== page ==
Allen began to attend the YCA auditions each year at the end of January in New York City about 10 years ago. He sees the artists performing and has the opportunity to book their appearance at Mary Baldwin University for a Broman Concert. Making the concerts at Mary Baldwin by YCA artists even more special, “I am not aware of any other school or series that brings in more than one YCA artist each season. That we present at least two and usually three, makes the college an important supporter of YCA and offers audiences unprecedented access to musicians of such caliber,” said Allen.

“Young Concert Artists has acquired a special status in the musical world, and deservedly so. Its auditions and concerts have brought to public attention a steady stream of remarkable musicians. It is extremely doubtful that any organization anywhere could have matched the YCA record for spotting great talent and helping it along,” saidThe New York Times.

Rising Star and Medalist: Harpist Julie Ann Smith at Mary Baldwin January 14
Harpist Julie Ann SmithNoted for being one of the youngest and most exciting harpists today, Julie Ann Smith will perform in concert at Mary Baldwin University this month. She performs nationally and internationally as a recitalist, chamber musician, and soloist with orchestras including National Symphony, New World Symphony, National Repertory, and many others.

A member of the faculty of Blue Lake Fine Arts Camp, Smith gives master classes across the country and maintains a small harp studio to teach students of all ages. Her debut CD,The Rhapsodic Harpcontains a range of 20th century classical music that showcases the range and moods of her instrument.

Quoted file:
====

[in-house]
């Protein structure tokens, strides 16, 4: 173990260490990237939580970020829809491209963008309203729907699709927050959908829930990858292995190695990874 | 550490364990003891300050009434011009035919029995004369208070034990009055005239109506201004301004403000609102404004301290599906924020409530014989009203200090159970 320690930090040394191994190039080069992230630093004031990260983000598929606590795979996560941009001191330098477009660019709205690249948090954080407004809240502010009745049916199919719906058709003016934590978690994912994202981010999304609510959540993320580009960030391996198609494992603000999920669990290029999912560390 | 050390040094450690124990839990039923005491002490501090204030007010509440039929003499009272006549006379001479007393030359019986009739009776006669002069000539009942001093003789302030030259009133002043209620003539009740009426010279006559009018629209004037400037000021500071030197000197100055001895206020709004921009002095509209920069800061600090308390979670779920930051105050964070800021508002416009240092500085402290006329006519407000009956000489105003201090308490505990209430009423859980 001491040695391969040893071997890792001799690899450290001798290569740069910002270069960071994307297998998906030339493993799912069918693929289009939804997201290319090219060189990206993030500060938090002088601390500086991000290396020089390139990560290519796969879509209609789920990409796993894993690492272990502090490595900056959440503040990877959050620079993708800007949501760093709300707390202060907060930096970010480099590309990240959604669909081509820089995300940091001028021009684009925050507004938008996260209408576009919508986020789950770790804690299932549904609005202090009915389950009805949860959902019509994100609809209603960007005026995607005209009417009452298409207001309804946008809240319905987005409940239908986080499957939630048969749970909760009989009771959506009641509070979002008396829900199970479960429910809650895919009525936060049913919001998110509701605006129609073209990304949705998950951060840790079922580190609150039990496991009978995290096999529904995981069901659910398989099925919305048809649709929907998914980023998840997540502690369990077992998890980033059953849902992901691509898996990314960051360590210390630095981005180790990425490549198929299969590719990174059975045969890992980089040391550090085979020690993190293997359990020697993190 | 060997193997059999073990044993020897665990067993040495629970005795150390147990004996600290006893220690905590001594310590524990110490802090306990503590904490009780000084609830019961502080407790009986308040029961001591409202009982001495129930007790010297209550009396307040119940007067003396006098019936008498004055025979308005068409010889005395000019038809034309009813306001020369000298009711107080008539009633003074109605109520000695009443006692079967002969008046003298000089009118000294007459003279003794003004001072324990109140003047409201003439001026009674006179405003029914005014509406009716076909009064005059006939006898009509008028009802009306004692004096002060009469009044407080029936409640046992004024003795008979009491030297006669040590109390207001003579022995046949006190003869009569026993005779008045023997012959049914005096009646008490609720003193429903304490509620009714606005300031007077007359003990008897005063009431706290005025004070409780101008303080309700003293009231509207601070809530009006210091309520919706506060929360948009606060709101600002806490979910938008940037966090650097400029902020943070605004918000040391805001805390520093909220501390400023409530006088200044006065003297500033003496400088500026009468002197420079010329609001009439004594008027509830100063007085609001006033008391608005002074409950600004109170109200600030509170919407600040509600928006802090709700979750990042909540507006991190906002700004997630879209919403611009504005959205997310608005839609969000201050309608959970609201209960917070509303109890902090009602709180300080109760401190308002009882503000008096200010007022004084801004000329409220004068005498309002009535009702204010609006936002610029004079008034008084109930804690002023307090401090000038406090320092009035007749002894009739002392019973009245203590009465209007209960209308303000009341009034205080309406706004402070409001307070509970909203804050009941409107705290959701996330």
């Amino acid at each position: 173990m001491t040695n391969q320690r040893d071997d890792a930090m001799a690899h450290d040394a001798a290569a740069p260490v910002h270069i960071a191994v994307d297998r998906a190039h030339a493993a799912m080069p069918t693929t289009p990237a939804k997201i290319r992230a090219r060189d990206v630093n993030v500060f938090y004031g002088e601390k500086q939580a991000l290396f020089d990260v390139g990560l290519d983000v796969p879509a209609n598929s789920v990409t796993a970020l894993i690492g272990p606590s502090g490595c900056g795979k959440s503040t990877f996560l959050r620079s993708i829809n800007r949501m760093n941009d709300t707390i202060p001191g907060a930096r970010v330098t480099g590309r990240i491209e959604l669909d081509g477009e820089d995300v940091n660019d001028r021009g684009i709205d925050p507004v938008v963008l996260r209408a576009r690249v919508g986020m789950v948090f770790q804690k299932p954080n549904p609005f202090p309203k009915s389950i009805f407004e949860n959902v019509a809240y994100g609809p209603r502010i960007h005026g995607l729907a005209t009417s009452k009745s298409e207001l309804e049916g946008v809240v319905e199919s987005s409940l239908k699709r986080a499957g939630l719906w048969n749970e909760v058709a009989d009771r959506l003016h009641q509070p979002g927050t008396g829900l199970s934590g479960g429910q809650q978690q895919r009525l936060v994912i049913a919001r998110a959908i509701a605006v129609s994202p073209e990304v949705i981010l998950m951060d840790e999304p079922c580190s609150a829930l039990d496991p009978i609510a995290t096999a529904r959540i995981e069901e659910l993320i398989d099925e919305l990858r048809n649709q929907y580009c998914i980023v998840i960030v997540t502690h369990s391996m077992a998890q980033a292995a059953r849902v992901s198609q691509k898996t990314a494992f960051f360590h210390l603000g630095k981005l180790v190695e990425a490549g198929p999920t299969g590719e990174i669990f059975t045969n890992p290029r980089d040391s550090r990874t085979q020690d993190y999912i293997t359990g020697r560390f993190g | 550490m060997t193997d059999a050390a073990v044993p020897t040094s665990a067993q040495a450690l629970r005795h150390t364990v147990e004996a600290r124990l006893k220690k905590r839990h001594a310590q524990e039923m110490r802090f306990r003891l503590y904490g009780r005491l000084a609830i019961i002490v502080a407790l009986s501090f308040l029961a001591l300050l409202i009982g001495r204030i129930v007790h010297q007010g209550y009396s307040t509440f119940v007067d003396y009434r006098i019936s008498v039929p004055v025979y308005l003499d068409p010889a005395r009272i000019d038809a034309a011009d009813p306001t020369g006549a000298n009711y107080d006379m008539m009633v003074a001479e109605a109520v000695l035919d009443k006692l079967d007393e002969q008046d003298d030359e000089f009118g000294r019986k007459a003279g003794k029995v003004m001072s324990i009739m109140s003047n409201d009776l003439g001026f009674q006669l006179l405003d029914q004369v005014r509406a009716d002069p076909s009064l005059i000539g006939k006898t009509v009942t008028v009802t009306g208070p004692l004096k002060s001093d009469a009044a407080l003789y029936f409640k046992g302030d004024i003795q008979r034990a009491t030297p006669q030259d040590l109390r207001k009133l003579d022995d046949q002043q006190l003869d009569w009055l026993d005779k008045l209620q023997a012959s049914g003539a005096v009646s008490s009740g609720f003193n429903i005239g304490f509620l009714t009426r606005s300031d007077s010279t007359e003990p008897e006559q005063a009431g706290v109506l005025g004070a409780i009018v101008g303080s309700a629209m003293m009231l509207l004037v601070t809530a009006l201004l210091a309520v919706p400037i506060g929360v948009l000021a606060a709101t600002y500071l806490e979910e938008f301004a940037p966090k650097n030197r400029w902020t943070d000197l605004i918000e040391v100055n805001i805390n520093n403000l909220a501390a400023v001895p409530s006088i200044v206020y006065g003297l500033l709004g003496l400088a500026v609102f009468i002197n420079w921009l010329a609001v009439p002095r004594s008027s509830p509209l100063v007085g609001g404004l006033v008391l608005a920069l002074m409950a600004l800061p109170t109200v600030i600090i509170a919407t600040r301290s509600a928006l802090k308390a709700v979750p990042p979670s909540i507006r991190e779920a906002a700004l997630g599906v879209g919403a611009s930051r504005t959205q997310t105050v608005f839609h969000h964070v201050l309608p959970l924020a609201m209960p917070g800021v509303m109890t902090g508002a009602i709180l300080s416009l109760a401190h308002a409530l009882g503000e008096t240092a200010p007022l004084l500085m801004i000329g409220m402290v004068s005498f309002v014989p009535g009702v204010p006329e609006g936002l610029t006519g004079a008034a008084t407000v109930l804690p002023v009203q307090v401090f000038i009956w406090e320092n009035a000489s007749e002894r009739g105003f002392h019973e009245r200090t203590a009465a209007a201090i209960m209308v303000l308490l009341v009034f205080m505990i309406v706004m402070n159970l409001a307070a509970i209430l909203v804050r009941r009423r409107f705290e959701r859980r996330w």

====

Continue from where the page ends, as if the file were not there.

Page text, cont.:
Harpist Julie Ann Smith
Monday, January 14, 8 p.m.
Francis Auditorium in Pearce Science Center
Corner of Coalter and Frederick Streets
Mary Baldwin University

TICKETS
Call (540) 887-7294
Mary Baldwin students, Free
Adults, $12
Seniors, $7
Non-Mary Baldwin students, $5

Beowulf— Like You’ve Never Seen It Before — at Mary Baldwin January 24
Benjamin Bagby performing BeowulfOne should not use the word “never” when addressing a worldwide audience, but it may be safe in this instance, or at least, it is unlikely you will ever have seen/heard the mythical tale ofBeowulfperformed as will artist musician Benjamin Bagby on the Mary Baldwin stage January 24.

Bagby, a headliner at this summer’s Edinburgh Festival, is a singer, harpist, and director of Sequentia. His Web site encapsulates a fascinating biography thus: Benjamin Bagby is descended from a Germanic clan which emigrated from Jutland to northern England ca. 630, from where his branch of the family emigrated to the colony of Virginia almost a millennium later. Following 321 years of subsequent family wanderings, he was born on the shores of the Great Lakes, and 12 years later was captivated byBeowulf. Several years after moving back to Europe in 1974 he founded — together with the late Barbara Thornton — the ensemble for medieval music, Sequentia, which was based in Cologne, Germany, for 25 years. Both Bagby andSequentiaare now based in Paris.

Using an Anglo-Saxon, six-string harp and vocal artistry, Bagby will tell the tale ofBeowulfin Old English. It seems it will not be difficult for him to hold his audience rapt, if we are to believe what was said byThe New York Times: “Bagby comes as close to holding hundreds of people in a spell as ever a man has